So the other day my brother asked me to go see a movie with him. I shrugged and said sure, thinking it was going to be something stupid. I was right. And yet oh so wrong. He had decided to surprise me with tickets to Promare—a movie I had totally forgotten was going to be in theaters in December. But see, my brother is a huge fan of Studio Trigger and was on top of it. So I was delightfully surprised to watch this movie that I’d heard people praise. I was SO ready.
Promare was, like I said before, really stupid—but not in a bad way. When I say stupid, I really mean that it didn’t try to take itself too seriously (not to say it wasn’t serious at all). But a great example of how serious it took itself was the reveal of the final mech suit which was aptly named the Deus ex Machina. A little too on the nose for something that wasn’t poking fun at itself. The main character Galo was also literally an idiot. This is something that everyone said throughout the film, and while even he agreed to it, the guy had a crazy heart that made him super lovable. And I think the fact that this movie didn’t make itself too serious worked for it.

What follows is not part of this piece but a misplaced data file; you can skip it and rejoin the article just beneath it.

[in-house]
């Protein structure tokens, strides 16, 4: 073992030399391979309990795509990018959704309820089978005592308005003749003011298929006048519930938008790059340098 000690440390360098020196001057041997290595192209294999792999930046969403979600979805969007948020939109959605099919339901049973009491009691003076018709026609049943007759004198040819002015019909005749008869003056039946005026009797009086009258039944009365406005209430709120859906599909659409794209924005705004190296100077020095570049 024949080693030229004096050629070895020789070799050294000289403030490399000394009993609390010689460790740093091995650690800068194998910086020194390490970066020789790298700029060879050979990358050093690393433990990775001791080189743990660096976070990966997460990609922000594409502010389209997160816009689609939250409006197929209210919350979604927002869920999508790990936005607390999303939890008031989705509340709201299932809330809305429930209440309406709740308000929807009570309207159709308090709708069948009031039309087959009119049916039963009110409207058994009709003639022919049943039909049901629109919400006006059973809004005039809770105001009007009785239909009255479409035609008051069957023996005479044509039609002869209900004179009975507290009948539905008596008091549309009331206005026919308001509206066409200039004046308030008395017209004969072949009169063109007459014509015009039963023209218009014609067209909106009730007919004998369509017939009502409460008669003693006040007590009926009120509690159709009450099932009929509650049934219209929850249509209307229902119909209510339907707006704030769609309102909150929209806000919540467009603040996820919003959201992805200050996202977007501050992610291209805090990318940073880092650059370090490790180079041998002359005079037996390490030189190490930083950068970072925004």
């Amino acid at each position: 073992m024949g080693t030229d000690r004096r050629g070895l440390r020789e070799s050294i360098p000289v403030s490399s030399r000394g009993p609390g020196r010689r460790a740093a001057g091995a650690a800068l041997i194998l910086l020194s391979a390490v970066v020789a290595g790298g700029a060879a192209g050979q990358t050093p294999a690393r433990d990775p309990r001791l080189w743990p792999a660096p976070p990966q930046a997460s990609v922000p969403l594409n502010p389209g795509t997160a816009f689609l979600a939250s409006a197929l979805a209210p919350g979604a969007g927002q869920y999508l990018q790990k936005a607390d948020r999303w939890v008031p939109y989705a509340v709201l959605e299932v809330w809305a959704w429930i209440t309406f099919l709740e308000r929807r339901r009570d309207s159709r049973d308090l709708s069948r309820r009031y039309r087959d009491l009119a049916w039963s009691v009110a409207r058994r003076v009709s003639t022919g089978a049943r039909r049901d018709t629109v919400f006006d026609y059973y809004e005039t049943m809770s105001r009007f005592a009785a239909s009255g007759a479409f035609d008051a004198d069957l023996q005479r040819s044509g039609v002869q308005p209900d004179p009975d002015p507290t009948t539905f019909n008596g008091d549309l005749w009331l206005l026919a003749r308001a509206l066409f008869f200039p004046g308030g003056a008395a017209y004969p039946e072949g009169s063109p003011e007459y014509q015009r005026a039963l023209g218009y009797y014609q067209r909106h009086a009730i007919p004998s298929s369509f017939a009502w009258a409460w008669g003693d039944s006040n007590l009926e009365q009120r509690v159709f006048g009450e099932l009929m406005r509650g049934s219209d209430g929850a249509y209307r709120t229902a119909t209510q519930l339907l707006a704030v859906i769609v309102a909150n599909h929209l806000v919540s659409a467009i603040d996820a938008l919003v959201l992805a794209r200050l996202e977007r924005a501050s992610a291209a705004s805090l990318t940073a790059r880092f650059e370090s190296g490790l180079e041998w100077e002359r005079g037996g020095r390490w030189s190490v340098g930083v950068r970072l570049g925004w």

Honestly, I’m usually wishy-washy with Studio Trigger. They have some good stories, but often those stories never get as fully realized or deep as they could be. Which works in their favor. I think when things get too serious, viewers will expect a much deeper and possibly slower story. The fact that they leaned into some light-hearted moments for Promare meant that the action sequence after action sequence was kept entertaining opposed to drawn out and tedious. What coupled nicely with the entertainment value was the moments of seriousness. The moments that slowed down to take time to observe the Brunish felt impactful–real–and most importantly made the audience sympathize with them just as Galo found himself doing. These moments were profound in a way without being too long (and believe me the movie knows how to hold scenes too long—more on that later). Still, the movie managed a combo that was both entertaining and thought-provoking without being too heavy. Does this mean I think the plot was without flaws? Oh hell no. There are many more ways they could’ve handled it better and more cohesively, but it was still good for what it was and it was certainly sure to leave you walking out with a satisfied smile on your face while you thought about the deeper moments of the plot and how it could relate to our world. The Burnish struggle, when first introduced, has a strikingly similar premise to many real-life migrant stories. Particularly, it hit home for me, being a Mexican American and knowing the current border and migrant problems in America. It was heartbreaking to see and definitely reminded you that these things in the movie are happening in real life too. I also really appreciated the real, but slightly horrific, depiction of the Freeze Force who are pretty similar to ICE and who raid innocent people just like them.